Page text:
Pakistan’s internal dynamics and security


This column by Ismail Khan originally appeared in Daily Times on November 20, 2009.

In a diverse country like ours, parliamentary democracies largely settle these things. With institutions like the Senate, where there is equal representation of all the provinces, consensus and shared threats emerge. Without consensus, the state is hardly monolithic in terms of its direction.

These days, news from Pakistan is full of rumours, accusations, and counter-accusations. It is speculated that the days of Mr. Zardari, if not the PPP government, are numbered; that Mr. Zardari is thinking to play the Sindh card; that Clinton has winked at a change in Pakistan’s setup, etc. The source of this speculation is the media, which when asked, calls itself an impartial observer.

On top of it, despite the severity, this news is full of innuendoes. Worst of all, there is excessive usage of labelling. So many commentaries on the news from Pakistan have become a dirty affair insinuating that at the end of the day, you are either an agent of the ISI or of the CIA, either a covert jiyala or on the payroll of the agencies, either a flag-waving patriot or trying to divide the country.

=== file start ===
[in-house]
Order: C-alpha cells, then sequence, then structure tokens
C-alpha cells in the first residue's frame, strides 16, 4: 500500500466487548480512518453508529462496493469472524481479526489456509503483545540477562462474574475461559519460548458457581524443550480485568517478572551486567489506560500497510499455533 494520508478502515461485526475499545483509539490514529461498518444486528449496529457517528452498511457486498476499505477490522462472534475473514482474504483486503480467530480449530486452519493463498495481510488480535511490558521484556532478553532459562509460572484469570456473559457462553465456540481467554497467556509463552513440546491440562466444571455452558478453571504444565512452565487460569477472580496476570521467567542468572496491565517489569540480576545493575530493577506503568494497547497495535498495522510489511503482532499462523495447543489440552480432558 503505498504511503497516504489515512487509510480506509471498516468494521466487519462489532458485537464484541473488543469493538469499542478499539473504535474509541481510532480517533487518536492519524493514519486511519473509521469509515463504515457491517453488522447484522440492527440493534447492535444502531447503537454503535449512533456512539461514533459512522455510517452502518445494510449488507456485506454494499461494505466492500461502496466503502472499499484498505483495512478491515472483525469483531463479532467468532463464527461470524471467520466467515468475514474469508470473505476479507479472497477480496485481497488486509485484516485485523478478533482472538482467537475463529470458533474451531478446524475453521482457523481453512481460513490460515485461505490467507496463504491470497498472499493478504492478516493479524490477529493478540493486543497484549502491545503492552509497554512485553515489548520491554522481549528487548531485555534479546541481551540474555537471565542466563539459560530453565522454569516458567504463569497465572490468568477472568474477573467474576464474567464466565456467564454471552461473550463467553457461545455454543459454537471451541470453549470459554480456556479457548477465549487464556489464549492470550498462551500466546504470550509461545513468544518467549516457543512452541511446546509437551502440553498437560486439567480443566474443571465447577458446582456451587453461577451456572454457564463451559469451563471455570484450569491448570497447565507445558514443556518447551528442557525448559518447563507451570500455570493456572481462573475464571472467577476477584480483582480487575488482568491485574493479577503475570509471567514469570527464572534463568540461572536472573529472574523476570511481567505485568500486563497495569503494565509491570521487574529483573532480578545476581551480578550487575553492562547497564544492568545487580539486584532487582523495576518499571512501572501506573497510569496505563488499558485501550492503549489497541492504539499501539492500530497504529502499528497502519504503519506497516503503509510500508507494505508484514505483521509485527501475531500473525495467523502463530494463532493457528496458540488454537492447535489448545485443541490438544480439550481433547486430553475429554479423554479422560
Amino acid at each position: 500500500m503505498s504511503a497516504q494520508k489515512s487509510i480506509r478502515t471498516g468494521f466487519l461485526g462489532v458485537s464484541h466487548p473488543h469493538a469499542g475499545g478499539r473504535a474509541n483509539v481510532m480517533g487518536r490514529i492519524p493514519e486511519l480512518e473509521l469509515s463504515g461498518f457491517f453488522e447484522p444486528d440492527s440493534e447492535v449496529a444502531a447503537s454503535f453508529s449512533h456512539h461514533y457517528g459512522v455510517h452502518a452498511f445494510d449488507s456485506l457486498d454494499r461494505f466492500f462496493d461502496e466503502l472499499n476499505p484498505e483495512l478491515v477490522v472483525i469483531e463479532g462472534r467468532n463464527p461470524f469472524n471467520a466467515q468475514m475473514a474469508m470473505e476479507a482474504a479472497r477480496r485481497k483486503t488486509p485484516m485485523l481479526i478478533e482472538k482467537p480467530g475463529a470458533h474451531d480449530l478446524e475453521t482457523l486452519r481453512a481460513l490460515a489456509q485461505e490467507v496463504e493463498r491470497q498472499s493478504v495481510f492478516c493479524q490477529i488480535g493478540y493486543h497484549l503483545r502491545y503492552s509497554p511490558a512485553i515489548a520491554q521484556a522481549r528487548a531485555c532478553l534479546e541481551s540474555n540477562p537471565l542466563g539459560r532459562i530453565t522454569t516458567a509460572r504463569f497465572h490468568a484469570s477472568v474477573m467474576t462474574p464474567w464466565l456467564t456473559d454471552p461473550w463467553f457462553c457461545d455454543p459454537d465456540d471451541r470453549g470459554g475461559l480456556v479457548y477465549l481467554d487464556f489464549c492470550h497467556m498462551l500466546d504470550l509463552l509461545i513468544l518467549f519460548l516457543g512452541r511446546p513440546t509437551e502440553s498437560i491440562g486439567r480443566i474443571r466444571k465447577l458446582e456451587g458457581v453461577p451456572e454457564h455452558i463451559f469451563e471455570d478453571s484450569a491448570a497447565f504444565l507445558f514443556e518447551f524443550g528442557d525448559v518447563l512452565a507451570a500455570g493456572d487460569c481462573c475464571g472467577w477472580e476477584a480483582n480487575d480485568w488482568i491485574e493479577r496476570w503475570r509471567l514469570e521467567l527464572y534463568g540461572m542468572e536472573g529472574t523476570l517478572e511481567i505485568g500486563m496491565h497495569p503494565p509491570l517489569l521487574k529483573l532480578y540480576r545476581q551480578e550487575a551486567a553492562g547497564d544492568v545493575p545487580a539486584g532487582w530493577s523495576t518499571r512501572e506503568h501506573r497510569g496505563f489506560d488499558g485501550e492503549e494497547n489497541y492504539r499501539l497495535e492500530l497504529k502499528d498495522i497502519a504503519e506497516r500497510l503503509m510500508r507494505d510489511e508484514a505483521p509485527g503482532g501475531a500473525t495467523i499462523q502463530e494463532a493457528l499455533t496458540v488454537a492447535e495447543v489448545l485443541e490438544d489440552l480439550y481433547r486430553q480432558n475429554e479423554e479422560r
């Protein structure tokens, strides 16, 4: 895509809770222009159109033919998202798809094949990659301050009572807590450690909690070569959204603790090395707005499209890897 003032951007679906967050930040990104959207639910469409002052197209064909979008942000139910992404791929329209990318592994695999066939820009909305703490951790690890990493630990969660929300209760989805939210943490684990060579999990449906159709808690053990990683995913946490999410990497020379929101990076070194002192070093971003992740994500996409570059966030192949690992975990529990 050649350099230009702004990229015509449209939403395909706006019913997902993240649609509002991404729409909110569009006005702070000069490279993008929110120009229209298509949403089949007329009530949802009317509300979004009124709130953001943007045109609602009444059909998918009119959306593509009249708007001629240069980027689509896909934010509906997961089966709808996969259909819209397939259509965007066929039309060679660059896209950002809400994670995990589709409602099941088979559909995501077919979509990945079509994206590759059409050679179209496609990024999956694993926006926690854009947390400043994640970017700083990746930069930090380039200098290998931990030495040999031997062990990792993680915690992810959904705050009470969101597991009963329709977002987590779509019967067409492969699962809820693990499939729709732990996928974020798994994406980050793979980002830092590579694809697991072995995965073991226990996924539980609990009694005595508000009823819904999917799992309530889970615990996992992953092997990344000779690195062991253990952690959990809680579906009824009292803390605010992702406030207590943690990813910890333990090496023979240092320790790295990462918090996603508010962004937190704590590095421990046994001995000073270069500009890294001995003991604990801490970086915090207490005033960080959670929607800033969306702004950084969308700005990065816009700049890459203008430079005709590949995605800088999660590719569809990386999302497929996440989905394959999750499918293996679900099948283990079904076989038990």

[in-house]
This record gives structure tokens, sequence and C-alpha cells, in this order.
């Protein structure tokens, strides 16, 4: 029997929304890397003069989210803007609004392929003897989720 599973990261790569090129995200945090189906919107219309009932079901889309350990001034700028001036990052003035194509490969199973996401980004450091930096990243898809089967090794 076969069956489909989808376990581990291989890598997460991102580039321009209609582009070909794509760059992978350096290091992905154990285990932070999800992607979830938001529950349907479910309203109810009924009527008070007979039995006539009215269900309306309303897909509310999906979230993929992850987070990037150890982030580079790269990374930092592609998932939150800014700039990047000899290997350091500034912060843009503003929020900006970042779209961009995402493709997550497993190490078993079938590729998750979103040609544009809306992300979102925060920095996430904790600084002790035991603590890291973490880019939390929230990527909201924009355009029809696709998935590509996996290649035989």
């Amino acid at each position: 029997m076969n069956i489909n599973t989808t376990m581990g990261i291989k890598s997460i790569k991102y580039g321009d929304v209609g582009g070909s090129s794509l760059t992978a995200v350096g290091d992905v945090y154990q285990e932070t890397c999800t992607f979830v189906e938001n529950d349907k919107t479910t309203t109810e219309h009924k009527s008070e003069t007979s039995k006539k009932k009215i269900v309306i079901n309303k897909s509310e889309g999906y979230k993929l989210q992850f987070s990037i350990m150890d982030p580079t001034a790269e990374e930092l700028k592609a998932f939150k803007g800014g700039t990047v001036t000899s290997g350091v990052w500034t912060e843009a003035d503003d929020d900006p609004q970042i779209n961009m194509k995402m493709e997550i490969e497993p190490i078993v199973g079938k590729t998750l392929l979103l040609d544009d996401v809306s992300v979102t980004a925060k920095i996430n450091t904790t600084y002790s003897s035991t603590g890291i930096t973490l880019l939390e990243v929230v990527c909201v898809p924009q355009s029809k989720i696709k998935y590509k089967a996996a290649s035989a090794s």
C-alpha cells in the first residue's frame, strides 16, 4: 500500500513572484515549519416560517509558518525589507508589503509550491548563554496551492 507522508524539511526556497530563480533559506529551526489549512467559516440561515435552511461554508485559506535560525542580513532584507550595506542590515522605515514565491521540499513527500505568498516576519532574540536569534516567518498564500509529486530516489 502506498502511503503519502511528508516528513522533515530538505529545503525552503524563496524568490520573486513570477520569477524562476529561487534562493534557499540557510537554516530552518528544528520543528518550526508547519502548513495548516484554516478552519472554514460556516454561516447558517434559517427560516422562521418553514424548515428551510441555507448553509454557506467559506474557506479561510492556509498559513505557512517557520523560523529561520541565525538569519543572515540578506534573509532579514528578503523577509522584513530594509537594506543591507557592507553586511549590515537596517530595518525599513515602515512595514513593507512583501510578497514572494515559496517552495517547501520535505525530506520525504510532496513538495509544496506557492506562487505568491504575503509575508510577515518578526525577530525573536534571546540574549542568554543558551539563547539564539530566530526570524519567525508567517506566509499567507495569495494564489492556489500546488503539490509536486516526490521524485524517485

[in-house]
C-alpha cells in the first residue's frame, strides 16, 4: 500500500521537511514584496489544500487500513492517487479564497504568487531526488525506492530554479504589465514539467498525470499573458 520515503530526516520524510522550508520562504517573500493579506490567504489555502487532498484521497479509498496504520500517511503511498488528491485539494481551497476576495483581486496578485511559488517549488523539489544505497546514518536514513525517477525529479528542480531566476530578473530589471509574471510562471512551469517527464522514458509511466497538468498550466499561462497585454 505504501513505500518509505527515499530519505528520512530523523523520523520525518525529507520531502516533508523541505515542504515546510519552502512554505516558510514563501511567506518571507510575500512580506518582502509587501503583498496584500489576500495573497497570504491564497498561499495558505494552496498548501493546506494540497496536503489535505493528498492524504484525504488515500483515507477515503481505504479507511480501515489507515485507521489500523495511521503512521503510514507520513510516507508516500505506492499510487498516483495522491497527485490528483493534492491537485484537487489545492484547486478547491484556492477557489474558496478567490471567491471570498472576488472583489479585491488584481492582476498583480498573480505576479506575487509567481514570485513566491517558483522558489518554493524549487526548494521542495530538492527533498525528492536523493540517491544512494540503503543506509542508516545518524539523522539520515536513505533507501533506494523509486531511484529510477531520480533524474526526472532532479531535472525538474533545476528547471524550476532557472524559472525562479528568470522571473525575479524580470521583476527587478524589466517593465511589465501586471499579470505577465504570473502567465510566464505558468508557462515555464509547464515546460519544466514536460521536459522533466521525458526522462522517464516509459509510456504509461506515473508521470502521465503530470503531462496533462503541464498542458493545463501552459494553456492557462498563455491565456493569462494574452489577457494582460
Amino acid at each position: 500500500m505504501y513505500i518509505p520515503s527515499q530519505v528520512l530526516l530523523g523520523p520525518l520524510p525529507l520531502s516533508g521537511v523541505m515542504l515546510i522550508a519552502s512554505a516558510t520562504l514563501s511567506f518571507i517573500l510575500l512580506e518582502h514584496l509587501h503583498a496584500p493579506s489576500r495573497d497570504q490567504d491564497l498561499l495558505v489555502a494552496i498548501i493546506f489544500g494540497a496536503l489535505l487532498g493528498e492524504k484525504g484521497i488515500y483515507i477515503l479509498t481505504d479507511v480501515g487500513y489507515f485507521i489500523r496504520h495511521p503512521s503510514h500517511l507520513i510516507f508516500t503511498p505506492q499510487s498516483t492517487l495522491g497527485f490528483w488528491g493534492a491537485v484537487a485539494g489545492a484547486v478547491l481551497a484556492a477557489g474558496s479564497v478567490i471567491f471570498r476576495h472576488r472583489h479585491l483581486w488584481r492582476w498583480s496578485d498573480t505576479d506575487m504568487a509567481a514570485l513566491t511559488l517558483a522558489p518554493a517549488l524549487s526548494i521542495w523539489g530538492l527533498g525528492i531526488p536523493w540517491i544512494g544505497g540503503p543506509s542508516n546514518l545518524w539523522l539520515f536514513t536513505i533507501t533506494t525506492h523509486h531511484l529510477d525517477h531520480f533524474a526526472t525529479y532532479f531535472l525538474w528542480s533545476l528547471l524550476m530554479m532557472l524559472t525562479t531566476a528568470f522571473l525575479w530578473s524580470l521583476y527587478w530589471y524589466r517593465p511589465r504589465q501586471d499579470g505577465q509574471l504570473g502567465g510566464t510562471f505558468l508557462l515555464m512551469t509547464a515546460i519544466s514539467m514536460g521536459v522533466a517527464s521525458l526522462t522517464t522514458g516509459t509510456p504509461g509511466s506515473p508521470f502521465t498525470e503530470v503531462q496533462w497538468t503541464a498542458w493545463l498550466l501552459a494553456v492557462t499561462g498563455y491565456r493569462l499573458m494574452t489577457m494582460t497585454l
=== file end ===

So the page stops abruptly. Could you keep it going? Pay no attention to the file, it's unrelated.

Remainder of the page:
In the midst of all of this, the debate over the content of discontent gets lost. Imagine, even if someone is a full-time employee of any agency, forget being on contract, does that bury the content? Not at all. Then why not address the content? Maybe it can offer answers to our accusations against one another.

Although bad governance has recently been quoted as a concern for the masses, which it is, the list of entries in the charge sheet against Mr. Zardari has hardly anything to do with governance. Here is the list that haunts Mr. Zardari: the PPP government tried to bring the ISI under the Ministry of Information; the president announced the no-first use of nuclear weapons in the context of India; the rulers appeased India after the Mumbai attacks; the civilian government signalled ‘yes’ to the Kerry-Lugar Bill, so on and so forth. On all these issues, the media has largely stood with the PPP’s critics in the power corridors.